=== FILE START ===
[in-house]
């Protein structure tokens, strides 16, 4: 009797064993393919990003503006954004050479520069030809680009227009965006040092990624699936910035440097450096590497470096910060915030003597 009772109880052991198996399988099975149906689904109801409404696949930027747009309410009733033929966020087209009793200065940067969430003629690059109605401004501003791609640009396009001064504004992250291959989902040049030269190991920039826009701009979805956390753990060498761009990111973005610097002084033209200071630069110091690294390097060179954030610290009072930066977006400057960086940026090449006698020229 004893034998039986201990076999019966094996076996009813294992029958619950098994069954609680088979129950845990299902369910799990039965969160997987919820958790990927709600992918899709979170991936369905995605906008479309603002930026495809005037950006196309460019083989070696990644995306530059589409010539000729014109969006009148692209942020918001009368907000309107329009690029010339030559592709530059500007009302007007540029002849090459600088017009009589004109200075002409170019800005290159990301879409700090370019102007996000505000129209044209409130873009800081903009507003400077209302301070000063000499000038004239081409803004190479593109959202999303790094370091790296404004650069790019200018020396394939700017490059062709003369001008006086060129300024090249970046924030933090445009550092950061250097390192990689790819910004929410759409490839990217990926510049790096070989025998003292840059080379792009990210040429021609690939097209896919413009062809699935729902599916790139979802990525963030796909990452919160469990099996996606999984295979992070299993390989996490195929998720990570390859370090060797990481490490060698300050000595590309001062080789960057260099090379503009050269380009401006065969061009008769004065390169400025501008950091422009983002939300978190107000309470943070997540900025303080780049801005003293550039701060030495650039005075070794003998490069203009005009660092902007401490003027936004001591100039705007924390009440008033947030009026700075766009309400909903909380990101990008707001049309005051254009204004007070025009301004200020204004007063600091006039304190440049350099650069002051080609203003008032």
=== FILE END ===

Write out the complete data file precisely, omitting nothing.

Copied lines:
[in-house]
């Protein structure tokens, strides 16, 4: 009797064993393919990003503006954004050479520069030809680009227009965006040092990624699936910035440097450096590497470096910060915030003597 009772109880052991198996399988099975149906689904109801409404696949930027747009309410009733033929966020087209009793200065940067969430003629690059109605401004501003791609640009396009001064504004992250291959989902040049030269190991920039826009701009979805956390753990060498761009990111973005610097002084033209200071630069110091690294390097060179954030610290009072930066977006400057960086940026090449006698020229 004893034998039986201990076999019966094996076996009813294992029958619950098994069954609680088979129950845990299902369910799990039965969160997987919820958790990927709600992918899709979170991936369905995605906008479309603002930026495809005037950006196309460019083989070696990644995306530059589409010539000729014109969006009148692209942020918001009368907000309107329009690029010339030559592709530059500007009302007007540029002849090459600088017009009589004109200075002409170019800005290159990301879409700090370019102007996000505000129209044209409130873009800081903009507003400077209302301070000063000499000038004239081409803004190479593109959202999303790094370091790296404004650069790019200018020396394939700017490059062709003369001008006086060129300024090249970046924030933090445009550092950061250097390192990689790819910004929410759409490839990217990926510049790096070989025998003292840059080379792009990210040429021609690939097209896919413009062809699935729902599916790139979802990525963030796909990452919160469990099996996606999984295979992070299993390989996490195929998720990570390859370090060797990481490490060698300050000595590309001062080789960057260099090379503009050269380009401006065969061009008769004065390169400025501008950091422009983002939300978190107000309470943070997540900025303080780049801005003293550039701060030495650039005075070794003998490069203009005009660092902007401490003027936004001591100039705007924390009440008033947030009026700075766009309400909903909380990101990008707001049309005051254009204004007070025009301004200020204004007063600091006039304190440049350099650069002051080609203003008032």